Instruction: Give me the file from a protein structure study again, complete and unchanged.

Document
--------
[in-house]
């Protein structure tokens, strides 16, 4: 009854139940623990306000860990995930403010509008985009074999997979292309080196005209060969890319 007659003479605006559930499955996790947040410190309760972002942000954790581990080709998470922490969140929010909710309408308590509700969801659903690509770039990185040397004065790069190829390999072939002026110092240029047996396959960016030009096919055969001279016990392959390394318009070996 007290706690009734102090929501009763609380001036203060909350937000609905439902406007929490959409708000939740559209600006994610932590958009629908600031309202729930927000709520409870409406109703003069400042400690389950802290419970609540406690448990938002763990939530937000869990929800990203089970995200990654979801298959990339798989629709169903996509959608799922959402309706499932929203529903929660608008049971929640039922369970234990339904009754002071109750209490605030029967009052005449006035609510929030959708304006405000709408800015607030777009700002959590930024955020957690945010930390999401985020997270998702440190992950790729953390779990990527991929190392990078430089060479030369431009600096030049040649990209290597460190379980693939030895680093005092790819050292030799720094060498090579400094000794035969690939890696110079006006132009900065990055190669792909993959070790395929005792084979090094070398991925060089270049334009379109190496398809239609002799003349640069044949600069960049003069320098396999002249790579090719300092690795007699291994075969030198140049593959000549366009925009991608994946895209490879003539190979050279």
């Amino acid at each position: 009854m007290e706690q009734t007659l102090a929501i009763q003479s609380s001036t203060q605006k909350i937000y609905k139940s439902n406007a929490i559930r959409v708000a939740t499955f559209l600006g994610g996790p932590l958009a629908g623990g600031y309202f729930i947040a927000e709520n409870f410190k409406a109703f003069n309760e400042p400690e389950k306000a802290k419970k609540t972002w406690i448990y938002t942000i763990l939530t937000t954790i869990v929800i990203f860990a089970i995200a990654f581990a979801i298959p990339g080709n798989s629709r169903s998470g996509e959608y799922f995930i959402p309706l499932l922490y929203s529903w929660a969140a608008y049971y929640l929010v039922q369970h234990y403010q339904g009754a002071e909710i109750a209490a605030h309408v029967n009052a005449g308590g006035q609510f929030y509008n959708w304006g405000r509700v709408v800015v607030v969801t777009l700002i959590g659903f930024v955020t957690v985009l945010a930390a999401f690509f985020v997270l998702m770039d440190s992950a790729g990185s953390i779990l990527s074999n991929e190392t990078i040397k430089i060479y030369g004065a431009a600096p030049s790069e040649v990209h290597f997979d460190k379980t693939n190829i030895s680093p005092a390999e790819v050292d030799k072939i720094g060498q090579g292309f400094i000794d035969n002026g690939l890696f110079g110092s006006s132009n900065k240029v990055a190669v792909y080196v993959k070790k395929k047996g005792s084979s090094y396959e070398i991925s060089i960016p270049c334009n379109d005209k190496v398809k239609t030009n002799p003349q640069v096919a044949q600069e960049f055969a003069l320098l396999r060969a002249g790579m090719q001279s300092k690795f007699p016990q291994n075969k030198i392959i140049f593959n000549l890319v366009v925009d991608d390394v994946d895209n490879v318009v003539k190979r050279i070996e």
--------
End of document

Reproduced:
[in-house]
């Protein structure tokens, strides 16, 4: 009854139940623990306000860990995930403010509008985009074999997979292309080196005209060969890319 007659003479605006559930499955996790947040410190309760972002942000954790581990080709998470922490969140929010909710309408308590509700969801659903690509770039990185040397004065790069190829390999072939002026110092240029047996396959960016030009096919055969001279016990392959390394318009070996 007290706690009734102090929501009763609380001036203060909350937000609905439902406007929490959409708000939740559209600006994610932590958009629908600031309202729930927000709520409870409406109703003069400042400690389950802290419970609540406690448990938002763990939530937000869990929800990203089970995200990654979801298959990339798989629709169903996509959608799922959402309706499932929203529903929660608008049971929640039922369970234990339904009754002071109750209490605030029967009052005449006035609510929030959708304006405000709408800015607030777009700002959590930024955020957690945010930390999401985020997270998702440190992950790729953390779990990527991929190392990078430089060479030369431009600096030049040649990209290597460190379980693939030895680093005092790819050292030799720094060498090579400094000794035969690939890696110079006006132009900065990055190669792909993959070790395929005792084979090094070398991925060089270049334009379109190496398809239609002799003349640069044949600069960049003069320098396999002249790579090719300092690795007699291994075969030198140049593959000549366009925009991608994946895209490879003539190979050279």
């Amino acid at each position: 009854m007290e706690q009734t007659l102090a929501i009763q003479s609380s001036t203060q605006k909350i937000y609905k139940s439902n406007a929490i559930r959409v708000a939740t499955f559209l600006g994610g996790p932590l958009a629908g623990g600031y309202f729930i947040a927000e709520n409870f410190k409406a109703f003069n309760e400042p400690e389950k306000a802290k419970k609540t972002w406690i448990y938002t942000i763990l939530t937000t954790i869990v929800i990203f860990a089970i995200a990654f581990a979801i298959p990339g080709n798989s629709r169903s998470g996509e959608y799922f995930i959402p309706l499932l922490y929203s529903w929660a969140a608008y049971y929640l929010v039922q369970h234990y403010q339904g009754a002071e909710i109750a209490a605030h309408v029967n009052a005449g308590g006035q609510f929030y509008n959708w304006g405000r509700v709408v800015v607030v969801t777009l700002i959590g659903f930024v955020t957690v985009l945010a930390a999401f690509f985020v997270l998702m770039d440190s992950a790729g990185s953390i779990l990527s074999n991929e190392t990078i040397k430089i060479y030369g004065a431009a600096p030049s790069e040649v990209h290597f997979d460190k379980t693939n190829i030895s680093p005092a390999e790819v050292d030799k072939i720094g060498q090579g292309f400094i000794d035969n002026g690939l890696f110079g110092s006006s132009n900065k240029v990055a190669v792909y080196v993959k070790k395929k047996g005792s084979s090094y396959e070398i991925s060089i960016p270049c334009n379109d005209k190496v398809k239609t030009n002799p003349q640069v096919a044949q600069e960049f055969a003069l320098l396999r060969a002249g790579m090719q001279s300092k690795f007699p016990q291994n075969k030198i392959i140049f593959n000549l890319v366009v925009d991608d390394v994946d895209n490879v318009v003539k190979r050279i070996e």